How to avoid becoming involved in tax fraud
The tax authorities require businesses to take reasonable care to prevent tax losses. In some cases, HMRC may also regard an “innocent” business as facilitating fraud and could take action against that business in certain circumstances.
This article outlines two types of tax fraud that a business may be affected by, but if you have any worries or queries at all please get in touch with our tax partner, Robin Stevenson who will be able to advise you further.
Missing trader fraud
Missing trader fraud is described as being where a business goes missing, but it often has other names such as carousel fraud, acquisition fraud and contra trading. The fraudster disguises its activities by passing transactions through multiple intermediary suppliers before the goods are finally sold, sometimes to a legitimate business in the UK, but frequently to a customer overseas. The missing trader will reclaim VAT on purchases but does not pay over VAT to HMRC on its sales.
The items frequently used in this type of fraud are high value but physically small goods. This may include microchips, computer central processors, mobile telephones, other electronic goods, precious metals, power, telecommunications (such as phone cards) or carbon emissions allowances etc.
Company A imports goods into the UK. It is charged VAT on the import and it reclaims this on its VAT return. The goods are then sold to Company B. Although output tax is charged on the transaction by Company A, it does not pay this VAT to HMRC. Company B does however, claim the input VAT back as it has received the goods and has a valid VAT invoice. Company B then sells the goods to final consumers or to another Company C, accounting for output tax on these sales as normal.
The effect of this is that Company A has reclaimed input tax, but not accounted for output tax. It has committed fraud as it collected the VAT charged to company B but did not pay it to the tax authorities. HMRC however, may act against Company B despite it being an innocent party. Company B would expect to be able to reclaim the VAT that it was charged and paid to Company A, but HMRC may deny the claim for input tax.
HMRC has previously announced that it expects any business to undertake due diligence on new suppliers and be generally aware of fraud and has published guidance on how to spot missing trader fraud that can be accessed using the link below.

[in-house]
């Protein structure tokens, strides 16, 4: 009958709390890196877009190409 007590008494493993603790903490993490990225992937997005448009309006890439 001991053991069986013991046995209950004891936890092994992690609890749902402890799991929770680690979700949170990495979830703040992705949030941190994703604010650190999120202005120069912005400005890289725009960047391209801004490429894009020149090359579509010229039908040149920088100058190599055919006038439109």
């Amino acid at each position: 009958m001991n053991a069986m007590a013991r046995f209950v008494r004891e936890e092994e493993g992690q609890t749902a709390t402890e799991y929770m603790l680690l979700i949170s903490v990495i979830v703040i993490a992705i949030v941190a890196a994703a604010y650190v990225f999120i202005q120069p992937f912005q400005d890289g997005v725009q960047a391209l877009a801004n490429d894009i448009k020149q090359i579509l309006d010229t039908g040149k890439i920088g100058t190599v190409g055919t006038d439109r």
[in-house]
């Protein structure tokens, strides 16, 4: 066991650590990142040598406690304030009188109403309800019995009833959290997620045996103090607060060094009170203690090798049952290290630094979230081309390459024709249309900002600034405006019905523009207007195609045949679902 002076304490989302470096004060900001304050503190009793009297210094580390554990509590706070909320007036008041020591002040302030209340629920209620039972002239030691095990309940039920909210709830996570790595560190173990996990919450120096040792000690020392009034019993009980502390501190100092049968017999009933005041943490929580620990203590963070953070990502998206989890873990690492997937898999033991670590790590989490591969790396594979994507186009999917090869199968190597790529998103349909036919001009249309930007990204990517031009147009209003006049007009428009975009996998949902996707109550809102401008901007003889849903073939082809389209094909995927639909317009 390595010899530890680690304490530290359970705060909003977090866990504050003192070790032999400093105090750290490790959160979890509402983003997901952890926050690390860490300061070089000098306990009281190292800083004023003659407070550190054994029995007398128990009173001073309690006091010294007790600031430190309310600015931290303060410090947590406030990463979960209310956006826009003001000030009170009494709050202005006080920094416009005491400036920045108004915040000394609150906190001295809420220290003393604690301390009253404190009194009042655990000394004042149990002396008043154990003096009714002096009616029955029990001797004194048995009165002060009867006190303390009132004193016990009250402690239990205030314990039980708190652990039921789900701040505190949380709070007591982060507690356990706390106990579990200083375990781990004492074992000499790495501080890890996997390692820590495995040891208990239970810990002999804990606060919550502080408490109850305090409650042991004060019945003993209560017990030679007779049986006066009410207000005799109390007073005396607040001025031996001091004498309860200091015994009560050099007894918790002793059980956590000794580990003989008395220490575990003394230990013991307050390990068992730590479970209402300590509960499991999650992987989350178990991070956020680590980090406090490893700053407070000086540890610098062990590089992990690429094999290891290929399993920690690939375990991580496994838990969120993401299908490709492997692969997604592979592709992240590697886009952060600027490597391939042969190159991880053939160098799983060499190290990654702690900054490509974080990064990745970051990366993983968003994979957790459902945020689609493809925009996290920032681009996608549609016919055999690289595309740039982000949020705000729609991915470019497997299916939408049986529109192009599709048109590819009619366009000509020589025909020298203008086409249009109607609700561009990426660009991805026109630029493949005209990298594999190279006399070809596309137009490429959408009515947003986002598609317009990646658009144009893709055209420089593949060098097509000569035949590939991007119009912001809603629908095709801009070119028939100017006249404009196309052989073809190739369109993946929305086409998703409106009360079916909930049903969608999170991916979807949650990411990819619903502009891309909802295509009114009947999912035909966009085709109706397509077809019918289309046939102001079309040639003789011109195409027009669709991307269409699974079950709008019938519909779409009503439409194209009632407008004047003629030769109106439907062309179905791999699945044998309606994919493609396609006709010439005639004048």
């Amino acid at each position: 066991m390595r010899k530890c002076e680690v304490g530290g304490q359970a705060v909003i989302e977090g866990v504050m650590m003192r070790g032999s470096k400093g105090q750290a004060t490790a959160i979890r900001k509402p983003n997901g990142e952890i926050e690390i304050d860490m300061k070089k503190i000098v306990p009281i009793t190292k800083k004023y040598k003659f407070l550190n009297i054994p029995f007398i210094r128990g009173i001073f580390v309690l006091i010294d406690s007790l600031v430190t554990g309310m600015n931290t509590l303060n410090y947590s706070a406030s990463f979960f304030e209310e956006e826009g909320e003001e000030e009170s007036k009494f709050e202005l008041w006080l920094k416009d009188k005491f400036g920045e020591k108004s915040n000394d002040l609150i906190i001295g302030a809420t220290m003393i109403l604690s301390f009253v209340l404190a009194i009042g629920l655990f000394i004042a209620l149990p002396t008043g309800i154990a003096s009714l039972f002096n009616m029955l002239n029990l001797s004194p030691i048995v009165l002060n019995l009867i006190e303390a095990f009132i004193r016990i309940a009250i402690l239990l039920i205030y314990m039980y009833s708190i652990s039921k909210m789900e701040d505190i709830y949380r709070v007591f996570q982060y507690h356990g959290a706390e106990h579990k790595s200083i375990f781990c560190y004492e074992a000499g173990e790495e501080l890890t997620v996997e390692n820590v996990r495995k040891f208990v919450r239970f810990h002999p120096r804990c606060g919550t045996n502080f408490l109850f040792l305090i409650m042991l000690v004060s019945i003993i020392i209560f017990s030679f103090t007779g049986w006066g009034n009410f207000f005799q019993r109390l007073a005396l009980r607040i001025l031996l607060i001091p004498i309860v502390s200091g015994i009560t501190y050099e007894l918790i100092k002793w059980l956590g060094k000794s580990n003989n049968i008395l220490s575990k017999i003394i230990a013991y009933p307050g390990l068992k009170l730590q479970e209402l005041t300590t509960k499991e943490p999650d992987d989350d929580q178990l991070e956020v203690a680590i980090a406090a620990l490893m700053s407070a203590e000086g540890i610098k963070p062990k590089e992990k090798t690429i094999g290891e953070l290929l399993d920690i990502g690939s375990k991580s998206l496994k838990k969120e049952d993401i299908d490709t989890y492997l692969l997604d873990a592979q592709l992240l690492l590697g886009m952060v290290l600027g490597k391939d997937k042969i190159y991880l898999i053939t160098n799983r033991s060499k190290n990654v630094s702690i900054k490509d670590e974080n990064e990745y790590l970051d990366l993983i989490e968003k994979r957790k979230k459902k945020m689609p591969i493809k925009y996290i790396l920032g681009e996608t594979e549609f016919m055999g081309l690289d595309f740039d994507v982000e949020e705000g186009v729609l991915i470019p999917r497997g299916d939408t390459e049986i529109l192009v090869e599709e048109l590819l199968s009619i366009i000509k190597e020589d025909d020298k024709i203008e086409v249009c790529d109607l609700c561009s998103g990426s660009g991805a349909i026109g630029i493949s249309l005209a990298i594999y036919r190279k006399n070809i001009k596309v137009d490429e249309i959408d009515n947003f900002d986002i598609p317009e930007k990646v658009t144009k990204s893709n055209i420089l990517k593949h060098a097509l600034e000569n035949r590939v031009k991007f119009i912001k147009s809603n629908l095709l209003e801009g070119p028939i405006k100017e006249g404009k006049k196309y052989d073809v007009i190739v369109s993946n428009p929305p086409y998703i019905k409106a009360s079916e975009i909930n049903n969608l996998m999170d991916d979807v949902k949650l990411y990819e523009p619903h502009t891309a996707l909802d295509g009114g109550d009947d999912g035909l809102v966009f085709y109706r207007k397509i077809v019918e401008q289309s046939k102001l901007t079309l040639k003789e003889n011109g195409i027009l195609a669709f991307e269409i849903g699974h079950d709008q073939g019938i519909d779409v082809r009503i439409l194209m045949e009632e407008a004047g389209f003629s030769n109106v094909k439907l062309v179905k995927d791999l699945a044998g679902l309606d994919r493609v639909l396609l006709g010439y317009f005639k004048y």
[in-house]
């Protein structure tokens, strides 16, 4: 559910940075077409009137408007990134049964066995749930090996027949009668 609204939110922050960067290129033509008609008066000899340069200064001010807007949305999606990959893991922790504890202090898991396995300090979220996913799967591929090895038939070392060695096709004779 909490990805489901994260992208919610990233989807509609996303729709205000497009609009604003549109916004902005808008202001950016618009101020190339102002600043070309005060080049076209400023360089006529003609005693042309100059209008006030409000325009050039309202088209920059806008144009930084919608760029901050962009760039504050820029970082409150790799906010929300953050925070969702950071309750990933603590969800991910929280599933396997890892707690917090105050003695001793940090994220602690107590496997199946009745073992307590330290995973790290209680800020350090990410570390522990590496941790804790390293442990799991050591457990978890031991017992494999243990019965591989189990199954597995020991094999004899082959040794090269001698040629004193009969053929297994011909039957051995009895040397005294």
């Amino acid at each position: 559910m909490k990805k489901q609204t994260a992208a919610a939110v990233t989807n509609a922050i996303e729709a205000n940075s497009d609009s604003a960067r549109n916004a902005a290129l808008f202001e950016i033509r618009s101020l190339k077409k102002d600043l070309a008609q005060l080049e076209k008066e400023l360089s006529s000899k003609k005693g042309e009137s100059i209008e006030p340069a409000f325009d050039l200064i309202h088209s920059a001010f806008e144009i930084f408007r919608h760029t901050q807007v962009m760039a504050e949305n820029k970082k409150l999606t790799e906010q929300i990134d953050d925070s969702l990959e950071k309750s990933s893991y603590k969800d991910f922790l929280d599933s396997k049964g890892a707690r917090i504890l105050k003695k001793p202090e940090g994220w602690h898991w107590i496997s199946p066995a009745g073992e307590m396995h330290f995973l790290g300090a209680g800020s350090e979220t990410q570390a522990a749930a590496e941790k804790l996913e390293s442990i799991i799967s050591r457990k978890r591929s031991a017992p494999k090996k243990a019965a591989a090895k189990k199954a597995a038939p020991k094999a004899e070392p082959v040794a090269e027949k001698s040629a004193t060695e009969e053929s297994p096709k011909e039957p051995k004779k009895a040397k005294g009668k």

Mini umbrella company fraud
Businesses that use temporary labour may use an agency to engage with those temporary workers. The business that is the user of the temporary labour, has a responsibility to be clear about who is paying the workers and how they are paid. Is it the business using the workers or the agency?
A mini umbrella fraud employs the use of multiple companies each with only a small number of workers employed. The business then contracts with only one umbrella company. The fraud is usually based on what HMRC calls the abuse of the VAT flat rate scheme and the claiming of Employment Allowance, but it may extend to other taxes as well.
To identify where these frauds are occurring, the business should undertake its usual due diligence checks when engaging with suppliers of temporary labour. Further checks should be taken when the workers are employed by a different company than the one that the business was originally contracting with or where multiple companies are used to supply labour or where labour is moved between a variety of companies.
Further indicators might include the use of unusual company names, often using variations of a name, or numbers (such as Company 101, Company 102, Company 103, etc). Frequently, the businesses used have a short life or payments are made to bank accounts that have a different name to that of the company providing the workers. HMRC expects checks to be made on the supplying company.
The government has outlined 10 things you need to know about due diligence and supply chain assurance. Follow the link below to learn more
If you have any tax fraud worries or queries regarding your business, please get in touch with Robin Stevenson Swindells’ tax partner who will be able to advise you further.
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